DyspnoiAxel Schönhofer and Marshal Hedin
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The Dyspnoi comprise about 330 species and are the second smallest suborder within Opiliones. Despite this small number of species, Dyspnoi taxa exhibit a high diversity of body forms, ornamentation and a variety of unique and bizarre eye mounds and associated features. Taxa include the largest opilionid in terms of body length, more than 23 mm in Trogulus torosus, and species below 1 mm, such as Crosbycus.
The high morphological heterogeneity makes it difficult to base definition and systematics of Dyspnoi on a reasonable number of shared morphological characters, especially as genital morphology is relatively simple and very similar in several unrelated groups. Despite this a few distinct morphological autapomorphies are shared throughout the group. Claws on the palps are missing, although sometimes a small peg like structure remains. Chelicerae are equipped with narrow, parallel, diaphanous teeth. These diaphanous teeth are lost in a few species with significantly enlarged chelicerae. It is interesting to note that elongate chelicerae evolved several times independently in Ischyropsalis, Nipponopsalis and Taracus. Dyspnoi show a disjunct Holarctic distribution with centers of generic endemism in the Western Palearctic and the Nearctic.
The Dyspnoi have been accepted as monophyletic since Hansen and Soerensen (1904), and supported with modern approaches based on cladistics and molecular data (Shultz 1998, Giribet et al. 2010). However, there is no general consensus regarding the internal phylogenetic structuring of Dyspnoi (for a detailed overview see Gruber 2007a). Phylogenetic results based on DNA sequence data appear preliminary because of incomplete taxon sampling (Giribet et al. 2010). The North American genera of Ischyropsalididae are particularly hard to place within an existing taxonomic framework.
Recent revisions (Martens 2006, Schönhofer and Martens 2008, 2009, Shear 2010) indicate that the number of taxa in some groups, especially the character delimited Trogulidae, are underestimated due to cryptic species diversity. The same holds probably true for North American Hesperonemastoma, Taracus, the genus Sabacon and several groups within the European Nemastomatidae. Conversely, the number of valid taxa may significantly decrease when taxonomic synonymies within the specious European Nemastomatidae, especially within Nemastoma s.l. and Paranemastoma are resolved.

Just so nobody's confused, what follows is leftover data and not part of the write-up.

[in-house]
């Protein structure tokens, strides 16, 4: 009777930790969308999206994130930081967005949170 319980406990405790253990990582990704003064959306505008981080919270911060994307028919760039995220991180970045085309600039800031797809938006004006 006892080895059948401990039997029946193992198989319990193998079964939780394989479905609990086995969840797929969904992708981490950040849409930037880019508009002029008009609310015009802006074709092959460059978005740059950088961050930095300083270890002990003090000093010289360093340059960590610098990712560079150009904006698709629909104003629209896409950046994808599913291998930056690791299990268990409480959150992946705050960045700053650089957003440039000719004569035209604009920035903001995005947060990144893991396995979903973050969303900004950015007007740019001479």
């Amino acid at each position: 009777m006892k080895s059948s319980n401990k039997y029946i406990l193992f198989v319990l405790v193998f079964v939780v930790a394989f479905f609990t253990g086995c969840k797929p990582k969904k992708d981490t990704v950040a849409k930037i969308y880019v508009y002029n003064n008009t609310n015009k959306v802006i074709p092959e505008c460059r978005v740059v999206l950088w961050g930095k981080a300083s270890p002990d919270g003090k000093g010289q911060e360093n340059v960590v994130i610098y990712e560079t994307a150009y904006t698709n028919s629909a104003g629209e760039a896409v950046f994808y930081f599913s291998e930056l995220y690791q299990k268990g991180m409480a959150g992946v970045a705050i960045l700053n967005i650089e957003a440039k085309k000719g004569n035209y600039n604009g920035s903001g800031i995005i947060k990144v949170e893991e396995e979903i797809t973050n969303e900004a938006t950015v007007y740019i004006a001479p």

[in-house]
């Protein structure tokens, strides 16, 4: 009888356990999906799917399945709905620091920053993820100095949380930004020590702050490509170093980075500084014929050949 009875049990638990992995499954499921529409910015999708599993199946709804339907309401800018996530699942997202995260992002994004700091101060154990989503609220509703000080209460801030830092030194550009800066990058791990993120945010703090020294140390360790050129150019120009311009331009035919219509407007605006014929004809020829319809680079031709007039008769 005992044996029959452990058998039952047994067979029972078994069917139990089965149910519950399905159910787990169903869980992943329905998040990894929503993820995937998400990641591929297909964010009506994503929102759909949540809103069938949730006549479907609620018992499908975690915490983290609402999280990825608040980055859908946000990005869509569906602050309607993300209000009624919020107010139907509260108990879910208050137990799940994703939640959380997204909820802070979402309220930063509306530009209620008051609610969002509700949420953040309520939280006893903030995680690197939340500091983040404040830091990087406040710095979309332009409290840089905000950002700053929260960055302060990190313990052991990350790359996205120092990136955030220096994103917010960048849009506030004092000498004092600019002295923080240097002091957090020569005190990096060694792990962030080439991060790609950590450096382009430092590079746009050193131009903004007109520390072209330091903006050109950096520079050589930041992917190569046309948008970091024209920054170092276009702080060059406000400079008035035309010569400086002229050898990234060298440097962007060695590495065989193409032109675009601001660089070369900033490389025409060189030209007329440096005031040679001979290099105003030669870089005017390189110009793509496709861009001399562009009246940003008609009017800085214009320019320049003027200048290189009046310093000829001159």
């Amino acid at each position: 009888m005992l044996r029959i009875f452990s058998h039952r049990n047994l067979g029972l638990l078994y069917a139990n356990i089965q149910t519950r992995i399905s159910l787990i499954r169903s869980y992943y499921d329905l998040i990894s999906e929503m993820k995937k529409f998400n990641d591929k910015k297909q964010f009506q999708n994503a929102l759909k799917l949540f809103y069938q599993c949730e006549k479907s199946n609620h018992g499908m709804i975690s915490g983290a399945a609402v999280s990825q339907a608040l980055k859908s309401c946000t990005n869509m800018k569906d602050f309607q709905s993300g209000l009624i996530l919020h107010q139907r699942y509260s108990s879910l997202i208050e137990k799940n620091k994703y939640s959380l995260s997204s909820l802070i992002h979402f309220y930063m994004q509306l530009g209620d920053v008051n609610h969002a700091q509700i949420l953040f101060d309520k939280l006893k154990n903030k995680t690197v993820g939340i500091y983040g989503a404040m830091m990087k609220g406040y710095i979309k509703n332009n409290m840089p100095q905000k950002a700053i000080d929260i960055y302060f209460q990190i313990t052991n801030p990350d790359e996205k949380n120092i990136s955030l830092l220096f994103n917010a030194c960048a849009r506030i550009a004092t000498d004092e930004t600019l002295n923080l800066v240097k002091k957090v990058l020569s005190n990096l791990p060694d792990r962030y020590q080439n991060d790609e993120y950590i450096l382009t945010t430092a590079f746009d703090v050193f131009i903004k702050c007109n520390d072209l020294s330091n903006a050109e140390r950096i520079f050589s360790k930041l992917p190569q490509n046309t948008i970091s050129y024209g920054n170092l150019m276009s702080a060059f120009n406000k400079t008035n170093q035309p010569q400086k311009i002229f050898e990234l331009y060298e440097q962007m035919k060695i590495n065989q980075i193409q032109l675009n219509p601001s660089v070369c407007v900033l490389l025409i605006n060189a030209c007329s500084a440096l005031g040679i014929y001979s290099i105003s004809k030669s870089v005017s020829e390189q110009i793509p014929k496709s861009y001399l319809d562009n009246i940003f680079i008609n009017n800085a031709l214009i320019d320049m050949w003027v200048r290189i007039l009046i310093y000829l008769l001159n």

The majority of Dyspnoi taxa prefer humid and temperature-stable microhabitats and show low dispersal abilities, making them excellent candidates for biogeographic studies. Several groups frequently enter caves and feature troglobionts. Predatory specialists, especially snail-eaters, are known in Trogulidae and Ischyropsalididae. Nemastomatidae and Sabaconidae have complex hairs on the palps that are probably used to catch or glue small arthropods or even aquatic insects from the water surface.
Giribet, G., L. Vogt, A. Pérez González, P. Sharma and A. B. Kury. 2010. A multilocus approach to harvestman (Arachnida: Opiliones) phylogeny with emphasis on biogeography and the systematics of Laniatores. Cladistics 26:408-437.
Gruber, J. 2007. Dyspnoi - Historical systematic synopsis. In: Pinto-da-Rocha, R., G. Machado, G. Giribet., eds. Harvestmen: the biology of Opiliones. Harvard University Press, Cambridge.
Martens, J. 2006. Weberknechte aus dem Kaukasus (Arachnida, Opiliones, Nemastomatidae) [Harvestmen from the Caucasus (Arachnida, Opiliones, Nemastomatidae)]. Senckenbergiana Biologica 86(2):145–210.
Shear, W. A. 1975. The opilionid genera Sabacon and Tomicomerus in America (Opiliones, Troguloidea, Ischyropsalidae). The Journal of Arachnol. 3:5–29.
Shear, W. A. 1986. A cladistic analysis of the opilionid superfamily Ischyropsalidoidea, with descriptions of the new family Ceratolasmatidae, the new genus Acuclavella, and four new species. American Museum Novitates 2844:1–29.
Shear, W. A. 2010. New species and records of ortholasmatine harvestmen from México, Honduras, and the western United States (Opiliones, Nemastomatidae, Ortholasmatinae). ZooKeys 52:9–45.
Shear, W. A. and J. Gruber. 1983. The opilionid subfamily Ortholasmatinae (Opiliones, Troguloidea, Nemastomatidae). American Museum Novitates 2757:1–65.
Schönhofer, A. L. and J. Martens. 2008. Revision of the genus Trogulus Latreille: the Trogulus coriziformis species-group of the western Mediterranean (Opiliones: Trogulidae). Invertebrate Systematics 22(5):523–554.
Schönhofer, A. L. and J. Martens. 2009. Revision of the genus Trogulus Latreille: the Trogulus hirtus species-group (Opiliones: Trogulidae). In Kropf, C. & Horak, P. (eds). Towards a natural history of arthropods and other organisms. In memoriam Konrad Thaler. Contributions to Natural History 12:1143–1187.
Shultz, J. W. 1998. Phylogeny of Opiliones (Arachnida): an assessment of the "Cyphopalpatores" concept. The Journal of Arachnology, 26(3): 257-272.
San Diego States University, San Diego, California, USA
San Diego State University, San Diego, California, USA
Correspondence regarding this page should be directed to Axel Schönhofer at and Marshal Hedin at
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- First online 04 July 2012
- Content changed 04 July 2012
Citing this page:
Schönhofer , Axel and Marshal Hedin. 2012. Dyspnoi. Version 04 July 2012 (under construction). http://tolweb.org/Dyspnoi/60671/2012.07.04 in The Tree of Life Web Project, http://tolweb.org/